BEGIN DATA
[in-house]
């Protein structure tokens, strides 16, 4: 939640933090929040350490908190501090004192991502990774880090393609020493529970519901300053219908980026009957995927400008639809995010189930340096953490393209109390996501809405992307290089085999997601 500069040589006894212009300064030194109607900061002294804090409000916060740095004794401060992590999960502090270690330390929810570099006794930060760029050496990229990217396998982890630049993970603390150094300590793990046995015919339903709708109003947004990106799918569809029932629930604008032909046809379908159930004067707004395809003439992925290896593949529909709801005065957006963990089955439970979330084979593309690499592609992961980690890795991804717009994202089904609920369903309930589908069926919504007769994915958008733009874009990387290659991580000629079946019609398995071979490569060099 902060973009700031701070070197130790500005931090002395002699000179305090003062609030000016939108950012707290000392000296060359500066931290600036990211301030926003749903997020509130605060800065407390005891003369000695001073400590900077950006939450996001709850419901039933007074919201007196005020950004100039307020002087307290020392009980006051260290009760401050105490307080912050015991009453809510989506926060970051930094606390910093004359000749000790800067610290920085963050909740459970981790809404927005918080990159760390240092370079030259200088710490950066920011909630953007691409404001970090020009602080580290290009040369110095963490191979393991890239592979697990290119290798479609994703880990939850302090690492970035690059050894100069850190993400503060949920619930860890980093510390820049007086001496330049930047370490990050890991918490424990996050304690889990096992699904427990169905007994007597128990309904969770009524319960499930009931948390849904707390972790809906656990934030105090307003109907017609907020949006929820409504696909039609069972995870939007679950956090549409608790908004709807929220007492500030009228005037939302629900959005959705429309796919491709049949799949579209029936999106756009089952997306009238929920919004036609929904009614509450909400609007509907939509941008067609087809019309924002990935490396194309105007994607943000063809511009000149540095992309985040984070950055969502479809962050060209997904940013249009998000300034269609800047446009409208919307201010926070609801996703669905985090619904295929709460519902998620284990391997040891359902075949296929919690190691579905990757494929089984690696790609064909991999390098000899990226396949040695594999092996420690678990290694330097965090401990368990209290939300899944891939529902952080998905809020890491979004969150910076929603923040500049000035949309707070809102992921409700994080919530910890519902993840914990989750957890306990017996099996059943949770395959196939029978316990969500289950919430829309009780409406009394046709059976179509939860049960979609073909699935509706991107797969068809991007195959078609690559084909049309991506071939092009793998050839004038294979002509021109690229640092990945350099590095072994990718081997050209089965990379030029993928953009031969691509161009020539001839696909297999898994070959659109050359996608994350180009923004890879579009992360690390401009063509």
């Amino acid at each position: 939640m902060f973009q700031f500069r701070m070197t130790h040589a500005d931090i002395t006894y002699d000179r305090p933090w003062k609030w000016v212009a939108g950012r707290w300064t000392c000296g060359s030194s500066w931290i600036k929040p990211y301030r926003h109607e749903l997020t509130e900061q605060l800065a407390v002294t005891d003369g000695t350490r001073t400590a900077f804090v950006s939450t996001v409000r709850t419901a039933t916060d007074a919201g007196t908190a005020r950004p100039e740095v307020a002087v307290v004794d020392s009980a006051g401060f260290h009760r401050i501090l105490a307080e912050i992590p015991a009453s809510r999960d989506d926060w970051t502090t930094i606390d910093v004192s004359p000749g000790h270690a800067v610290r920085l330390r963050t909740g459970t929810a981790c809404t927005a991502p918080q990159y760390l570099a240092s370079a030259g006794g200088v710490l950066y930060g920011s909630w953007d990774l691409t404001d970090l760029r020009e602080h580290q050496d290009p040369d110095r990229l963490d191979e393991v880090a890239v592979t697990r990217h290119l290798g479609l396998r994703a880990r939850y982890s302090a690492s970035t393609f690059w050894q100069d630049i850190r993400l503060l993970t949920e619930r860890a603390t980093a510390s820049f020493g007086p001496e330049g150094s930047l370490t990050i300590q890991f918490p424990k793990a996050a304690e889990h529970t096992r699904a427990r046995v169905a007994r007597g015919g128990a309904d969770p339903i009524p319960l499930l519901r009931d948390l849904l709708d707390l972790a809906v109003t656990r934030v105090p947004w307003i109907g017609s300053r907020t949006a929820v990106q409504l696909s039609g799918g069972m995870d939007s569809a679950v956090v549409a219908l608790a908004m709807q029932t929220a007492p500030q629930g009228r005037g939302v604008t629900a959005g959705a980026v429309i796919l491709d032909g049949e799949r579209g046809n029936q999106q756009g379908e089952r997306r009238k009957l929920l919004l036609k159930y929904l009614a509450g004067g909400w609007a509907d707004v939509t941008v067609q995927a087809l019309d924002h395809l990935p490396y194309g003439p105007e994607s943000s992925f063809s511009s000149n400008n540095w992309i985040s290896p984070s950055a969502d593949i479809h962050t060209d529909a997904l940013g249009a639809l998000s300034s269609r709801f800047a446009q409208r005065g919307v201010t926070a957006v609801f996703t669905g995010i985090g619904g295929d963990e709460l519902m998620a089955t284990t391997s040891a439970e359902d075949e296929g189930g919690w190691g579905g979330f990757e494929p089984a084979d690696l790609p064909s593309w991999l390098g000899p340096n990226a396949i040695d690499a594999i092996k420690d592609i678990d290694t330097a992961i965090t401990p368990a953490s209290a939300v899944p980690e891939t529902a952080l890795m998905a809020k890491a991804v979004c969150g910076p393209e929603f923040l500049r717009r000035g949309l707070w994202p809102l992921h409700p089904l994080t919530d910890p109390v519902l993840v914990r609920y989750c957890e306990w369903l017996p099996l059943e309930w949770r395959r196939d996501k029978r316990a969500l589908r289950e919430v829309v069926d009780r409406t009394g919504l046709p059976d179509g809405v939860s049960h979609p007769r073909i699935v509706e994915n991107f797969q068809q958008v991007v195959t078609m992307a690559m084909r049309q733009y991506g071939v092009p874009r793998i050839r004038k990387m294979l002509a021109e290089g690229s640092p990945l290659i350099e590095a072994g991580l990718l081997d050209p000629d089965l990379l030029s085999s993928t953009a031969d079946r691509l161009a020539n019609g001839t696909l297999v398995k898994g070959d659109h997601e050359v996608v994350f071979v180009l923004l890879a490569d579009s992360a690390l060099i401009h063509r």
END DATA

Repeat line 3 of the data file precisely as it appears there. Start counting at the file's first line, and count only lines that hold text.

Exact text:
């Amino acid at each position: 939640m902060f973009q700031f500069r701070m070197t130790h040589a500005d931090i002395t006894y002699d000179r305090p933090w003062k609030w000016v212009a939108g950012r707290w300064t000392c000296g060359s030194s500066w931290i600036k929040p990211y301030r926003h109607e749903l997020t509130e900061q605060l800065a407390v002294t005891d003369g000695t350490r001073t400590a900077f804090v950006s939450t996001v409000r709850t419901a039933t916060d007074a919201g007196t908190a005020r950004p100039e740095v307020a002087v307290v004794d020392s009980a006051g401060f260290h009760r401050i501090l105490a307080e912050i992590p015991a009453s809510r999960d989506d926060w970051t502090t930094i606390d910093v004192s004359p000749g000790h270690a800067v610290r920085l330390r963050t909740g459970t929810a981790c809404t927005a991502p918080q990159y760390l570099a240092s370079a030259g006794g200088v710490l950066y930060g920011s909630w953007d990774l691409t404001d970090l760029r020009e602080h580290q050496d290009p040369d110095r990229l963490d191979e393991v880090a890239v592979t697990r990217h290119l290798g479609l396998r994703a880990r939850y982890s302090a690492s970035t393609f690059w050894q100069d630049i850190r993400l503060l993970t949920e619930r860890a603390t980093a510390s820049f020493g007086p001496e330049g150094s930047l370490t990050i300590q890991f918490p424990k793990a996050a304690e889990h529970t096992r699904a427990r046995v169905a007994r007597g015919g128990a309904d969770p339903i009524p319960l499930l519901r009931d948390l849904l709708d707390l972790a809906v109003t656990r934030v105090p947004w307003i109907g017609s300053r907020t949006a929820v990106q409504l696909s039609g799918g069972m995870d939007s569809a679950v956090v549409a219908l608790a908004m709807q029932t929220a007492p500030q629930g009228r005037g939302v604008t629900a959005g959705a980026v429309i796919l491709d032909g049949e799949r579209g046809n029936q999106q756009g379908e089952r997306r009238k009957l929920l919004l036609k159930y929904l009614a509450g004067g909400w609007a509907d707004v939509t941008v067609q995927a087809l019309d924002h395809l990935p490396y194309g003439p105007e994607s943000s992925f063809s511009s000149n400008n540095w992309i985040s290896p984070s950055a969502d593949i479809h962050t060209d529909a997904l940013g249009a639809l998000s300034s269609r709801f800047a446009q409208r005065g919307v201010t926070a957006v609801f996703t669905g995010i985090g619904g295929d963990e709460l519902m998620a089955t284990t391997s040891a439970e359902d075949e296929g189930g919690w190691g579905g979330f990757e494929p089984a084979d690696l790609p064909s593309w991999l390098g000899p340096n990226a396949i040695d690499a594999i092996k420690d592609i678990d290694t330097a992961i965090t401990p368990a953490s209290a939300v899944p980690e891939t529902a952080l890795m998905a809020k890491a991804v979004c969150g910076p393209e929603f923040l500049r717009r000035g949309l707070w994202p809102l992921h409700p089904l994080t919530d910890p109390v519902l993840v914990r609920y989750c957890e306990w369903l017996p099996l059943e309930w949770r395959r196939d996501k029978r316990a969500l589908r289950e919430v829309v069926d009780r409406t009394g919504l046709p059976d179509g809405v939860s049960h979609p007769r073909i699935v509706e994915n991107f797969q068809q958008v991007v195959t078609m992307a690559m084909r049309q733009y991506g071939v092009p874009r793998i050839r004038k990387m294979l002509a021109e290089g690229s640092p990945l290659i350099e590095a072994g991580l990718l081997d050209p000629d089965l990379l030029s085999s993928t953009a031969d079946r691509l161009a020539n019609g001839t696909l297999v398995k898994g070959d659109h997601e050359v996608v994350f071979v180009l923004l890879a490569d579009s992360a690390l060099i401009h063509r």